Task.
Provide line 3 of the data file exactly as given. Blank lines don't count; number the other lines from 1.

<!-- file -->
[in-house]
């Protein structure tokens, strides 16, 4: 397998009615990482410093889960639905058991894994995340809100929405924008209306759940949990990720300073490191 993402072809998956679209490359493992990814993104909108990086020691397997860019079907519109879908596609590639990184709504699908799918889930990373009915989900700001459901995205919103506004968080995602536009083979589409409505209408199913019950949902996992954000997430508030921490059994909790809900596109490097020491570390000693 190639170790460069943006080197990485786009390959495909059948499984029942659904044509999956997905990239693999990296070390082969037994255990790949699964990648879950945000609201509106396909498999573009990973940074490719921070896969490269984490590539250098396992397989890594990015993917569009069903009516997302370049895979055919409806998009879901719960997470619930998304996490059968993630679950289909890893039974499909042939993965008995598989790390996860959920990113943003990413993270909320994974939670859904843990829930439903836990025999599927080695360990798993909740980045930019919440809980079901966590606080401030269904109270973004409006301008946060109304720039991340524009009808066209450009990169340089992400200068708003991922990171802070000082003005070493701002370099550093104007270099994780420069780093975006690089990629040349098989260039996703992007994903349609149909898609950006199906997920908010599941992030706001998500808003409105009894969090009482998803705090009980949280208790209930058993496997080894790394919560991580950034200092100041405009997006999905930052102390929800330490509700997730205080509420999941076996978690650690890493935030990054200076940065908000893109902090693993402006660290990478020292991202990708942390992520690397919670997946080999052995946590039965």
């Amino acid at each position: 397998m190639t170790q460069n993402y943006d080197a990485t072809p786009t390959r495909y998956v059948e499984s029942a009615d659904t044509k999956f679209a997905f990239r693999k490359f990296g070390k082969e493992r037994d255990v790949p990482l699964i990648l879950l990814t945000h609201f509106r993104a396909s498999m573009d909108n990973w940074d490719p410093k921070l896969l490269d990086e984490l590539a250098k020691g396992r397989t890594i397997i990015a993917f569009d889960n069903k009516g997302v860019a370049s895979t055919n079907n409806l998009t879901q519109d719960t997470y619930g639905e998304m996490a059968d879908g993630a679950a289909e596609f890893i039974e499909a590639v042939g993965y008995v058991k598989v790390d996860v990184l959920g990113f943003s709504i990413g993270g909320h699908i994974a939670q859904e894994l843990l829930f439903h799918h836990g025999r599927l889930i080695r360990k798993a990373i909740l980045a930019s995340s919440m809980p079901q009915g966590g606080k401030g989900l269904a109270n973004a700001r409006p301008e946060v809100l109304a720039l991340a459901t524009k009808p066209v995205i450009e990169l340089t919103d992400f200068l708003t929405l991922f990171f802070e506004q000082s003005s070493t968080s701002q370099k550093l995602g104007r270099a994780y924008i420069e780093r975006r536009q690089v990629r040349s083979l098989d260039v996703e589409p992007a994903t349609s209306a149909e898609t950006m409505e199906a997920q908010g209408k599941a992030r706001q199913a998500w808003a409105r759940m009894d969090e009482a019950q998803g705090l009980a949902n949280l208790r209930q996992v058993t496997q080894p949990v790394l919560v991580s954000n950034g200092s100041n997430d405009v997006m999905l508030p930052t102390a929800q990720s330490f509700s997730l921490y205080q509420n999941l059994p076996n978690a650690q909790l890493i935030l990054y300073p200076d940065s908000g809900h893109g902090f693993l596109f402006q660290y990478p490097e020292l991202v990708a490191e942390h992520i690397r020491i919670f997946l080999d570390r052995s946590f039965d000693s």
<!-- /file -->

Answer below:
């Amino acid at each position: 397998m190639t170790q460069n993402y943006d080197a990485t072809p786009t390959r495909y998956v059948e499984s029942a009615d659904t044509k999956f679209a997905f990239r693999k490359f990296g070390k082969e493992r037994d255990v790949p990482l699964i990648l879950l990814t945000h609201f509106r993104a396909s498999m573009d909108n990973w940074d490719p410093k921070l896969l490269d990086e984490l590539a250098k020691g396992r397989t890594i397997i990015a993917f569009d889960n069903k009516g997302v860019a370049s895979t055919n079907n409806l998009t879901q519109d719960t997470y619930g639905e998304m996490a059968d879908g993630a679950a289909e596609f890893i039974e499909a590639v042939g993965y008995v058991k598989v790390d996860v990184l959920g990113f943003s709504i990413g993270g909320h699908i994974a939670q859904e894994l843990l829930f439903h799918h836990g025999r599927l889930i080695r360990k798993a990373i909740l980045a930019s995340s919440m809980p079901q009915g966590g606080k401030g989900l269904a109270n973004a700001r409006p301008e946060v809100l109304a720039l991340a459901t524009k009808p066209v995205i450009e990169l340089t919103d992400f200068l708003t929405l991922f990171f802070e506004q000082s003005s070493t968080s701002q370099k550093l995602g104007r270099a994780y924008i420069e780093r975006r536009q690089v990629r040349s083979l098989d260039v996703e589409p992007a994903t349609s209306a149909e898609t950006m409505e199906a997920q908010g209408k599941a992030r706001q199913a998500w808003a409105r759940m009894d969090e009482a019950q998803g705090l009980a949902n949280l208790r209930q996992v058993t496997q080894p949990v790394l919560v991580s954000n950034g200092s100041n997430d405009v997006m999905l508030p930052t102390a929800q990720s330490f509700s997730l921490y205080q509420n999941l059994p076996n978690a650690q909790l890493i935030l990054y300073p200076d940065s908000g809900h893109g902090f693993l596109f402006q660290y990478p490097e020292l991202v990708a490191e942390h992520i690397r020491i919670f997946l080999d570390r052995s946590f039965d000693s």